Exactly what it means probably varies a bit from language to language. In C, which is the main language I'd associate with structs, a struct is a type that has fields made up of other types. It's similar to a class in that respect, but it doesn't have methods or the idea of private state.
Saif Asif wrote:What is the difference between a structure and a class ? Also specify where and when would you use a structure instead of a class
I wonder if you're confusing "structure" and struct, which is a keyword used in C and C++.
If so, the basic difference is: methods. A Java class binds data, constructors and methods.
However, you will almost never hear the term "structure" used in that context in Java, because there is no such thing as a struct in Java.
Saif Asif wrote:I agree , but what about the idea of actually coding a structure implementation in Java via class . Would that be feasible ? As far as the possibility is concerned , I dont think we would we able to get a 100% implementation of a strucuture in Java
And why would you want one? A Java class is more that a struct will ever be, so why would you want an inferior construct simply because it exists in another language?
Saif Asif wrote:Well at the moment, the things coming to my mind are ...
Like Matthew, other than (possibly) being stack-based, I don't see what any of the other things buy you (and in fact most of them don't apply to C structs anyway): memory is cheap, mutability is up to you, CRUD wouldn't appear to be an issue since you don't want it to be updatable anyway, and you're not supposed to be worried about memory - that's the JVM's job. Not to mention how some of the Java keywords would apply:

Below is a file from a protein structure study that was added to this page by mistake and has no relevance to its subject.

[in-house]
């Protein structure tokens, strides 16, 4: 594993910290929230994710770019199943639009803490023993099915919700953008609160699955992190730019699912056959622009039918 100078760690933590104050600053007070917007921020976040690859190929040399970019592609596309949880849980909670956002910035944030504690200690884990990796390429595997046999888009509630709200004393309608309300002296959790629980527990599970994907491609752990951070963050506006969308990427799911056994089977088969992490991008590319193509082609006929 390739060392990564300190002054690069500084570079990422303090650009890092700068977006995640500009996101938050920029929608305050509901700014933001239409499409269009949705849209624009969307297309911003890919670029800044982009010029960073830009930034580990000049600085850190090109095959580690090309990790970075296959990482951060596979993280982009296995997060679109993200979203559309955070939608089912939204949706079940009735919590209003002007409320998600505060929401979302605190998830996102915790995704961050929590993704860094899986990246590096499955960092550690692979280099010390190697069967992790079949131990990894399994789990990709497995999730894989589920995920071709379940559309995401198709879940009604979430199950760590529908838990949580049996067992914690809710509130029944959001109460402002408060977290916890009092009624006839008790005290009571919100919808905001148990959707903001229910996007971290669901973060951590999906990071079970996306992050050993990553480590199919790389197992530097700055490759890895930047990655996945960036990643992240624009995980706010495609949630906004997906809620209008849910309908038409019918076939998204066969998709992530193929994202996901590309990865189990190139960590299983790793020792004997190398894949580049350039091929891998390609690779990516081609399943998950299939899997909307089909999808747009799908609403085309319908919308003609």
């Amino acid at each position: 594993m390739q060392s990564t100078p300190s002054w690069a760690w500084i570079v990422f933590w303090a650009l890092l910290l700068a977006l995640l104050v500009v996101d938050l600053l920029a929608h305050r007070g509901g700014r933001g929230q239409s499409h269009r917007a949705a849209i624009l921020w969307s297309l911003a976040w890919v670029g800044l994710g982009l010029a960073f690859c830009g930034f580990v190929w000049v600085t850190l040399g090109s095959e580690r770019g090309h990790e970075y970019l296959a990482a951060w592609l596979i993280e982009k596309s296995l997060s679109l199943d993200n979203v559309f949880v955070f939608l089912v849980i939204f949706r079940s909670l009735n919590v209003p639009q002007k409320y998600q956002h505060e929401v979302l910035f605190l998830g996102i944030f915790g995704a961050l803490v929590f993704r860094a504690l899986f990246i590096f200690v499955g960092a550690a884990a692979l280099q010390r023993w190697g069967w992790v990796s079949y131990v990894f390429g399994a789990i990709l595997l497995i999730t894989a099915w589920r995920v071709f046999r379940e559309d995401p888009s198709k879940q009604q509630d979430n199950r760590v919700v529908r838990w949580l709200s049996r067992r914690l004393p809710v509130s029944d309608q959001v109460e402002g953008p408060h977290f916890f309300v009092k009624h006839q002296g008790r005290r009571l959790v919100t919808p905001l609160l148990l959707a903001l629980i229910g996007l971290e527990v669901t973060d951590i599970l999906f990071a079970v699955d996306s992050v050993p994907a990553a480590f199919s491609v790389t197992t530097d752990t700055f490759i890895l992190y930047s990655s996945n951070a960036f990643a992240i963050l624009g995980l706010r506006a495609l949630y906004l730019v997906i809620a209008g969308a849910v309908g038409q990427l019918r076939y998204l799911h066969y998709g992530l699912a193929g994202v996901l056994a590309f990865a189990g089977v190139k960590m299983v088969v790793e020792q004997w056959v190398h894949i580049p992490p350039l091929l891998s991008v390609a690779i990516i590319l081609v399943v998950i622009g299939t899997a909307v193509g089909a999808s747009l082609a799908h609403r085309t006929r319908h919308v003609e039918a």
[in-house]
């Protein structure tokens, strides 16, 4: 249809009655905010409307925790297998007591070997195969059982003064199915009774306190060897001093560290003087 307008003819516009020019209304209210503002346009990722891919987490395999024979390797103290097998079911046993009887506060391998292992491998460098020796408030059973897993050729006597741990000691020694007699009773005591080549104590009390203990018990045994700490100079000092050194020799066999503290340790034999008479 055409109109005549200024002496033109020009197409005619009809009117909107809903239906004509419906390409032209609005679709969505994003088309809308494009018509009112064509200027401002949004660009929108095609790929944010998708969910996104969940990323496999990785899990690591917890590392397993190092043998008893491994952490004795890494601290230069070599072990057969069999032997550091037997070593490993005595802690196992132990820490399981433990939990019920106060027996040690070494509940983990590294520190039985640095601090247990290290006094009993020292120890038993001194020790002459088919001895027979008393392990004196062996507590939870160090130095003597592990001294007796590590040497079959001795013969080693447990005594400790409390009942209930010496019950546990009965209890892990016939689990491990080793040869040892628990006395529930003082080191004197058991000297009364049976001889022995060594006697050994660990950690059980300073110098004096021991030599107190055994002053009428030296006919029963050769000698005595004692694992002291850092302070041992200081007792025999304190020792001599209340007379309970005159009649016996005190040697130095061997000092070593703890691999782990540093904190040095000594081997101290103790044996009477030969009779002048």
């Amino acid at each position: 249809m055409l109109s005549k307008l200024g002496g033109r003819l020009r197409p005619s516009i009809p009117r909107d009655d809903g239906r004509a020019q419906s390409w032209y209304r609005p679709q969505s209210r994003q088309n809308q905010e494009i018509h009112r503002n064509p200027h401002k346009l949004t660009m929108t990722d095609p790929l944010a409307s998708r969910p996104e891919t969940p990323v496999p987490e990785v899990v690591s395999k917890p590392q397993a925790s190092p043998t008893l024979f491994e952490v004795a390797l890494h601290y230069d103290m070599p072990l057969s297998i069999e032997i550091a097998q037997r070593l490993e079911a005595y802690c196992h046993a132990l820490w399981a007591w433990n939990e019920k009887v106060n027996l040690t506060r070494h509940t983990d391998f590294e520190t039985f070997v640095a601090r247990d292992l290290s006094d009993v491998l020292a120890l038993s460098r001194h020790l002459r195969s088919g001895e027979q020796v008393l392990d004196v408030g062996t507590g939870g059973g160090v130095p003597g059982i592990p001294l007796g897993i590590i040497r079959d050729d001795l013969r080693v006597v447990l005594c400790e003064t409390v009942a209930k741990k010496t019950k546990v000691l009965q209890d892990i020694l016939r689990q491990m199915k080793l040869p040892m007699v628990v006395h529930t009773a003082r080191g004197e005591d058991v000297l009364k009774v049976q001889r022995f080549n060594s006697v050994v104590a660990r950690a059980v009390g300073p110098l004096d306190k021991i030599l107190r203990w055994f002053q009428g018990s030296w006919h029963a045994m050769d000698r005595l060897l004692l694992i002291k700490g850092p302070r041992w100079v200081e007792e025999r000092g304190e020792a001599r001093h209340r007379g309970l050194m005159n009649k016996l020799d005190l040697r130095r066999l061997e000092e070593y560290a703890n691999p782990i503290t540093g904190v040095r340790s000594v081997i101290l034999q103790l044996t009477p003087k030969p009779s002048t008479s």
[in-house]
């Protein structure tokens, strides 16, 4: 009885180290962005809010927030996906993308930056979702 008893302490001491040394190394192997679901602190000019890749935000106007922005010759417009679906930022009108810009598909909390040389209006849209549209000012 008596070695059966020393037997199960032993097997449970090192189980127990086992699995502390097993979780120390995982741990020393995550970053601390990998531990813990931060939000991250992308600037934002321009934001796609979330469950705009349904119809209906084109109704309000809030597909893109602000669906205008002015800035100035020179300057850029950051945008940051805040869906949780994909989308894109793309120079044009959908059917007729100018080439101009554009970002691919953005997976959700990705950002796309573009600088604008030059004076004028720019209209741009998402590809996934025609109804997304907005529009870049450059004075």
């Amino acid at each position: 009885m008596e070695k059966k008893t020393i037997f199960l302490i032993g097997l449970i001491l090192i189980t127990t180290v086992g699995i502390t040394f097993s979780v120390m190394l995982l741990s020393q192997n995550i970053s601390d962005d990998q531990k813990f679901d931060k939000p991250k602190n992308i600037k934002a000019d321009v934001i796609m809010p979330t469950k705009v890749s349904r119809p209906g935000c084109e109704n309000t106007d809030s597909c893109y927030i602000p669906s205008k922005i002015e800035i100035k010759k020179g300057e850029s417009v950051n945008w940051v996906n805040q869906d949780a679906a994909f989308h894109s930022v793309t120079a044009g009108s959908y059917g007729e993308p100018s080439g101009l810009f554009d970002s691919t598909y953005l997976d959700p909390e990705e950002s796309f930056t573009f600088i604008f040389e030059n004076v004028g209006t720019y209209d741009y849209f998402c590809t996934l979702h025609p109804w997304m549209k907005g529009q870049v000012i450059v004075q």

for example: what would a volatile struct mean?
Saif Asif wrote:Well at the moment, the things coming to my mind are
having a light data type that resides in the stack will not be changed after its creation since it resides in stack , then relatively faster CRUD operations on it prevent casting
1. In Java, objects (instances of classes) are always created on the heap, and not on the stack*. There is no way to create an object-like thing on the stack explicitly.
2. You can make your classes immutable, and very often it's a good idea to do so.
3. The JVM is very good at optimizing code. One of the things it does is inlining. Calling a getter or setter on an object is most of the time just as cheap as accessing the field directly.
4. There's no way you can prevent casting.
* except in special circumstances, when the JVM does escape analysis - a sophisticated optimization technique.
It sounds like you have a C++ mindset, where you're worrying about low-level optimization of your code. In Java, you normally don't need to think about these things. The JVM does a lot of sophisticated optimization for you to make your code run fast.